Cabbies, cameras keep eye out for crime
Yellow Cab driver advocate Rick Brown shows off the cameras that will be installed in every Yellow Cab of Columbus, which is starting a program called Taxis on Patrol. It will be a kind of "block watch on wheels," with cab drivers reporting crimes and suspicious situations to police. Buy This Photo
Columbus has a wave of new crime-fighters armed with cameras and the power of observation.
Yellow Cab of Columbus, with the blessing of the Columbus Division of Police and the Franklin County Sheriff's Office, has launched Taxis on Patrol, a so-called "block watch on wheels" that puts additional eyes and ears on the streets 24 hours a day.
Over the next several months, each of the Yellow Cab's taxis will be outfitted with dashboard cameras that can help catch criminals in the act.
One camera is positioned to look over the hood of the vehicle while the other focuses on passengers.
If cabbies suspect there's a crime, they are instructed to push a button on the equipment indicating that segment of video could contain vital footage.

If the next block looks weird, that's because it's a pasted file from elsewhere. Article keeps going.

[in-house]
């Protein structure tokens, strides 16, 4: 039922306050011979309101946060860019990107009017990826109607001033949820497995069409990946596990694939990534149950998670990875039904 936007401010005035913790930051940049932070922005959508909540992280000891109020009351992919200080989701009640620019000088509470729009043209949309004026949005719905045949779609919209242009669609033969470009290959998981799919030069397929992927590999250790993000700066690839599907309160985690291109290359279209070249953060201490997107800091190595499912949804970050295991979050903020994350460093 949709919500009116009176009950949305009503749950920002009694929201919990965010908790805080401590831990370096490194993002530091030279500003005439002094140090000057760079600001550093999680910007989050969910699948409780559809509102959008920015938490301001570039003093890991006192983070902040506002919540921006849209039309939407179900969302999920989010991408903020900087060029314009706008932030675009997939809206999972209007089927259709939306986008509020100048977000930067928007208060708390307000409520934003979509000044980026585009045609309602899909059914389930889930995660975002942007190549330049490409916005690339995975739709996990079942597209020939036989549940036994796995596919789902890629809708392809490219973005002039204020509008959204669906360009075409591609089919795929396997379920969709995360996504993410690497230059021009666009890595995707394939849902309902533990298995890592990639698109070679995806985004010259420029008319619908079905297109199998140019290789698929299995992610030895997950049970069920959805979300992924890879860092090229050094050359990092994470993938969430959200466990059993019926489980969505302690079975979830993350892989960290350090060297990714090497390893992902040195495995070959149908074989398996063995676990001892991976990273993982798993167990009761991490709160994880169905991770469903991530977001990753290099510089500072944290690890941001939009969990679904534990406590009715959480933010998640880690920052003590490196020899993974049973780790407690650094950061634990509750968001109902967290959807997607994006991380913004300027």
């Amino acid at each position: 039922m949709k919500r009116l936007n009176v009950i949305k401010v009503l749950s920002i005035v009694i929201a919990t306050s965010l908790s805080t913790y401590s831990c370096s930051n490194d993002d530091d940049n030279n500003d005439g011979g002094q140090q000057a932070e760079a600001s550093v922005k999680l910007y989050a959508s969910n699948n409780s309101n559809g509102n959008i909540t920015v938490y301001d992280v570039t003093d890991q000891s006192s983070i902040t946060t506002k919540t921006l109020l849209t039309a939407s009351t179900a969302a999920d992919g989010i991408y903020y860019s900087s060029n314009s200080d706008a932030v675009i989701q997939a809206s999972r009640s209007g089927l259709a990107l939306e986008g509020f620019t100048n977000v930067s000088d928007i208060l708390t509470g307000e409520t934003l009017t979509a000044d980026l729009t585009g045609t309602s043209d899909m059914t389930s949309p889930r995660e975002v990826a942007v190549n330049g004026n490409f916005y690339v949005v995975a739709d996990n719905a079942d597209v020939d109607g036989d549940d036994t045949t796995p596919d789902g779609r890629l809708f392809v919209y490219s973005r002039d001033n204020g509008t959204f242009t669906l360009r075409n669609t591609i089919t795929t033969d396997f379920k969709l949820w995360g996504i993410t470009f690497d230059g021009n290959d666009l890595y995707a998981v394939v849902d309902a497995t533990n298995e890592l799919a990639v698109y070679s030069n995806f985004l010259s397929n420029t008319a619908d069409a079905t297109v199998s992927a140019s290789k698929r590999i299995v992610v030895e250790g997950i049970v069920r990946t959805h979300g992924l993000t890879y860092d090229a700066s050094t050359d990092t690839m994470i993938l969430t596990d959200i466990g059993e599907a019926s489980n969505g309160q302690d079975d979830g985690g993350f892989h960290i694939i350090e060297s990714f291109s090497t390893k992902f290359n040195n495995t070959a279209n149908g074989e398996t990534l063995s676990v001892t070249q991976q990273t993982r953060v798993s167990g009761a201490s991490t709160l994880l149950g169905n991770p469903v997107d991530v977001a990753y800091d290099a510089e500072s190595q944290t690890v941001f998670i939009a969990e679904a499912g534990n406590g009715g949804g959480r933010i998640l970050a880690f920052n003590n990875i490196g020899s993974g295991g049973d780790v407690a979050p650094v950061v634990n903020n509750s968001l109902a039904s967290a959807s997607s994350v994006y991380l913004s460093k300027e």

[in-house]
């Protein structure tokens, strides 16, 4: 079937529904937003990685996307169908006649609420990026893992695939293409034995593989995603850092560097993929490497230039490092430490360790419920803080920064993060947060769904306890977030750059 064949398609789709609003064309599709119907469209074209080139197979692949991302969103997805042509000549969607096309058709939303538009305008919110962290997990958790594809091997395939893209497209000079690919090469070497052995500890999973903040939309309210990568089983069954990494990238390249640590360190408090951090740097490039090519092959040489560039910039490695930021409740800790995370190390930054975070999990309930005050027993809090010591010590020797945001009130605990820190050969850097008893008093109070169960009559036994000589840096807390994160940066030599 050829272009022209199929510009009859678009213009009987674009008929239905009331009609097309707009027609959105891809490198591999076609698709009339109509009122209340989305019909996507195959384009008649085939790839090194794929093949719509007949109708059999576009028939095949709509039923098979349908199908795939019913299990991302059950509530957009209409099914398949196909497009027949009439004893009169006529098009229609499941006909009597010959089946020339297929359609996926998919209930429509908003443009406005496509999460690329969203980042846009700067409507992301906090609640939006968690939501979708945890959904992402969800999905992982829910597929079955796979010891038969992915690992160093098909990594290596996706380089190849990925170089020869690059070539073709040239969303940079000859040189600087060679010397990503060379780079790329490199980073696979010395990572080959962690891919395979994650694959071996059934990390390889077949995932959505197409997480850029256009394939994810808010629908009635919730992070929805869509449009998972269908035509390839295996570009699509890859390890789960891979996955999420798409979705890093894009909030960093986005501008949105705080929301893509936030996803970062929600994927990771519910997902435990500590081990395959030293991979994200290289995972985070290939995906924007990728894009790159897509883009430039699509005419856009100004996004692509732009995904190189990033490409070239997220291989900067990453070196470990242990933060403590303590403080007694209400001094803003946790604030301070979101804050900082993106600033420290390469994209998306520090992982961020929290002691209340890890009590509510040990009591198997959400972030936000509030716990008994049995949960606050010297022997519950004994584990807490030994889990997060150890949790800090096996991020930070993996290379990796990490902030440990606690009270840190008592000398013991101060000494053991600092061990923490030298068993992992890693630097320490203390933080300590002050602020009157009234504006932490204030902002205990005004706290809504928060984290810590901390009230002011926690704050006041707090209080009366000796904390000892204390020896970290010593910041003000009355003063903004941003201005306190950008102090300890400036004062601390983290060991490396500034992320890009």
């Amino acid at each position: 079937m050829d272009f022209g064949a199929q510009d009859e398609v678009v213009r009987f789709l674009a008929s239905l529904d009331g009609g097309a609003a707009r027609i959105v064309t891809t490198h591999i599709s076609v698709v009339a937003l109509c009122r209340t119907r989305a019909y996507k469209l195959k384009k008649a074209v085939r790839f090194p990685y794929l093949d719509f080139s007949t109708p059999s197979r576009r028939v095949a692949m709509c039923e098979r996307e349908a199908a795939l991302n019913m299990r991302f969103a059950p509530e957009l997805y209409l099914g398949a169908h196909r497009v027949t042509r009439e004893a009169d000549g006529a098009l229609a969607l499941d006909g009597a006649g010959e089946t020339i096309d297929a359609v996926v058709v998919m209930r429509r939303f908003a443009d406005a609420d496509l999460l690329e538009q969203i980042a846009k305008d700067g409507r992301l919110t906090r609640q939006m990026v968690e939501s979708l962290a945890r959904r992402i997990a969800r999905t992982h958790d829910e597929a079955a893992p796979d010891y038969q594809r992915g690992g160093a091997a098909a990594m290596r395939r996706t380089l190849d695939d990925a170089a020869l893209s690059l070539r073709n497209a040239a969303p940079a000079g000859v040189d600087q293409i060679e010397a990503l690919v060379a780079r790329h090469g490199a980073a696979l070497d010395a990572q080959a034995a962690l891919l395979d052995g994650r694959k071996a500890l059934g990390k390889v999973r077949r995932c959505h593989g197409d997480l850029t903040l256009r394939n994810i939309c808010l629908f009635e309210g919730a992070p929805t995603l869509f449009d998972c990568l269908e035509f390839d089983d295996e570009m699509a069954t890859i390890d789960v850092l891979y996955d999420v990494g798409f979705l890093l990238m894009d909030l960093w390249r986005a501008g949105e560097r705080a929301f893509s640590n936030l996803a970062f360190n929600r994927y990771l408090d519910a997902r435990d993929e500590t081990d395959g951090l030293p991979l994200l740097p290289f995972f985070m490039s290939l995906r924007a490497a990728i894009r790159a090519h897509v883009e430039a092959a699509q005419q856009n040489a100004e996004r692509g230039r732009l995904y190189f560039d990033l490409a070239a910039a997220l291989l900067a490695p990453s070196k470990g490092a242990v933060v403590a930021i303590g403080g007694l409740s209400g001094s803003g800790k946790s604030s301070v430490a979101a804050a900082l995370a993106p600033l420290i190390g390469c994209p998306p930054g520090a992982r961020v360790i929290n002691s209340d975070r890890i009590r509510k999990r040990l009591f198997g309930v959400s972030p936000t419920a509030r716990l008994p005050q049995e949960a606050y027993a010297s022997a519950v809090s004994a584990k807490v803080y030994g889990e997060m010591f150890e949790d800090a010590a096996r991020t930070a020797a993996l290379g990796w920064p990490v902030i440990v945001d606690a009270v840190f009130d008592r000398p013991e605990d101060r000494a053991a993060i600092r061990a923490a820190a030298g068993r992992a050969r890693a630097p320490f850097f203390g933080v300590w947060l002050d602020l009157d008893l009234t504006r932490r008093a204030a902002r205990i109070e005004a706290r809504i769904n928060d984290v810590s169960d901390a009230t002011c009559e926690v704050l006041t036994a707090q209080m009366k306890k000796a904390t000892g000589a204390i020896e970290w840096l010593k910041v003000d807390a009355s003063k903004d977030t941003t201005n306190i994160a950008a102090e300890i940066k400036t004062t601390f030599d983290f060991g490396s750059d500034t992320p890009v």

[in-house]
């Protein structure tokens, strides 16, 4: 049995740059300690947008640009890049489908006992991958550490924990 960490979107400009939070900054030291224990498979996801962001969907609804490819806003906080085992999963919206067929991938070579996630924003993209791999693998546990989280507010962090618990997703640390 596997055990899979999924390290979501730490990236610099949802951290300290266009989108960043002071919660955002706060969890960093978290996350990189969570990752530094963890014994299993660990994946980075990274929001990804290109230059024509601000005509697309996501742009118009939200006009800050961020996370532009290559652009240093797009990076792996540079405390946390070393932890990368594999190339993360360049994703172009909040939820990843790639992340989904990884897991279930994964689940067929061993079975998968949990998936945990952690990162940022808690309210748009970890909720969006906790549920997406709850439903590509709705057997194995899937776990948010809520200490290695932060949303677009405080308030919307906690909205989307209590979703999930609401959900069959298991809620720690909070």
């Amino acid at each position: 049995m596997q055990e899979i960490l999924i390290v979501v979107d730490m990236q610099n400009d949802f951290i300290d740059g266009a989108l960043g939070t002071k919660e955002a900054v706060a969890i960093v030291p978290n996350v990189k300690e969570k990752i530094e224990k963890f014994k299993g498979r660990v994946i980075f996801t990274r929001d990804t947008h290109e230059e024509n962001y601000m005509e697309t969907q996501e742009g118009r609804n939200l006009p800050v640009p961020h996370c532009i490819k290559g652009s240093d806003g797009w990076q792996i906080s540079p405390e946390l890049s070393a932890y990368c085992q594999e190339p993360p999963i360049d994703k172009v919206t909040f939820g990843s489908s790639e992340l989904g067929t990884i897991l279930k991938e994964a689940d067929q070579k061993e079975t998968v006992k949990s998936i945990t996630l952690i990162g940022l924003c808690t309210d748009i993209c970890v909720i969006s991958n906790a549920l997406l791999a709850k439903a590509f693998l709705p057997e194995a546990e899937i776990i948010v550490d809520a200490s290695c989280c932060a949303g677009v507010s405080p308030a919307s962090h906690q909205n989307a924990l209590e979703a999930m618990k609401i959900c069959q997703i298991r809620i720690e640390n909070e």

The cabs themselves do not store video. Rather, the footage is transmitted to dispatching headquarters.
Meanwhile, cabbies are being trained via a one-hour video about how to accurately report a crime in progress.
Denise Funderburke, who drives for Yellow Cab, was one of the first cabbies to volunteer for the training.
"I want to help," she said. "I want to be part of Columbus being a wonderful city."
Through the training, cabbies are asked to observe details, such as what the suspects wearing and which direction they are fleeing. However, they are directed not to get involved in a crime in progress.
"You're taught to witness and report," Funderburke said, "and you're actually advised to leave the scene."
Jeff Kates, president of the local cab company, said it will cost about $1,000 to install the camera equipment in all 130 cabs. He said cabbies cover 7 million miles of road annually and are on the street all hours of the day, 365 days a year.
"All you've got to do is if you see something, say something," Kates said.
He said the program has been around since the 1970s, but is gaining interest once again in major metropolitan areas across the United States.
United Dairy Farmers, a sponsor of the new initiative, will be an official staging location for Yellow Cab.
Kates said the program will be monitored for a year and the results will be reported to law-enforcement agencies.